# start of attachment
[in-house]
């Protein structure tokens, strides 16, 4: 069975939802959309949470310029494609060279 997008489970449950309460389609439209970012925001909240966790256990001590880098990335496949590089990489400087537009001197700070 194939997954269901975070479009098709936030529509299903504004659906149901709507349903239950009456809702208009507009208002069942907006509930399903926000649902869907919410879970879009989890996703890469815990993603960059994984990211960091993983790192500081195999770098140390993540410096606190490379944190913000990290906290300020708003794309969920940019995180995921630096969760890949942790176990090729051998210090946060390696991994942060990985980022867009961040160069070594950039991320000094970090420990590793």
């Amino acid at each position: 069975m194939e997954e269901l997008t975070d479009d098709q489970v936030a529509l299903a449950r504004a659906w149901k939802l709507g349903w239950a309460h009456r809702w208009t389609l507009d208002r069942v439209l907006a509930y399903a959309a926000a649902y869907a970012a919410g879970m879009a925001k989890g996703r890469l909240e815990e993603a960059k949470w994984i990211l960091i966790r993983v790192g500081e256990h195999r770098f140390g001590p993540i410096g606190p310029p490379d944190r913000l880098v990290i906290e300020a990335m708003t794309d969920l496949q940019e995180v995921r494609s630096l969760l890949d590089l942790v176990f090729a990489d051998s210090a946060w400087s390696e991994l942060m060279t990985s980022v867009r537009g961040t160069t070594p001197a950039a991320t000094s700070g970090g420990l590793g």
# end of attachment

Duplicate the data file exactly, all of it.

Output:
[in-house]
């Protein structure tokens, strides 16, 4: 069975939802959309949470310029494609060279 997008489970449950309460389609439209970012925001909240966790256990001590880098990335496949590089990489400087537009001197700070 194939997954269901975070479009098709936030529509299903504004659906149901709507349903239950009456809702208009507009208002069942907006509930399903926000649902869907919410879970879009989890996703890469815990993603960059994984990211960091993983790192500081195999770098140390993540410096606190490379944190913000990290906290300020708003794309969920940019995180995921630096969760890949942790176990090729051998210090946060390696991994942060990985980022867009961040160069070594950039991320000094970090420990590793």
């Amino acid at each position: 069975m194939e997954e269901l997008t975070d479009d098709q489970v936030a529509l299903a449950r504004a659906w149901k939802l709507g349903w239950a309460h009456r809702w208009t389609l507009d208002r069942v439209l907006a509930y399903a959309a926000a649902y869907a970012a919410g879970m879009a925001k989890g996703r890469l909240e815990e993603a960059k949470w994984i990211l960091i966790r993983v790192g500081e256990h195999r770098f140390g001590p993540i410096g606190p310029p490379d944190r913000l880098v990290i906290e300020a990335m708003t794309d969920l496949q940019e995180v995921r494609s630096l969760l890949d590089l942790v176990f090729a990489d051998s210090a946060w400087s390696e991994l942060m060279t990985s980022v867009r537009g961040t160069t070594p001197a950039a991320t000094s700070g970090g420990l590793g």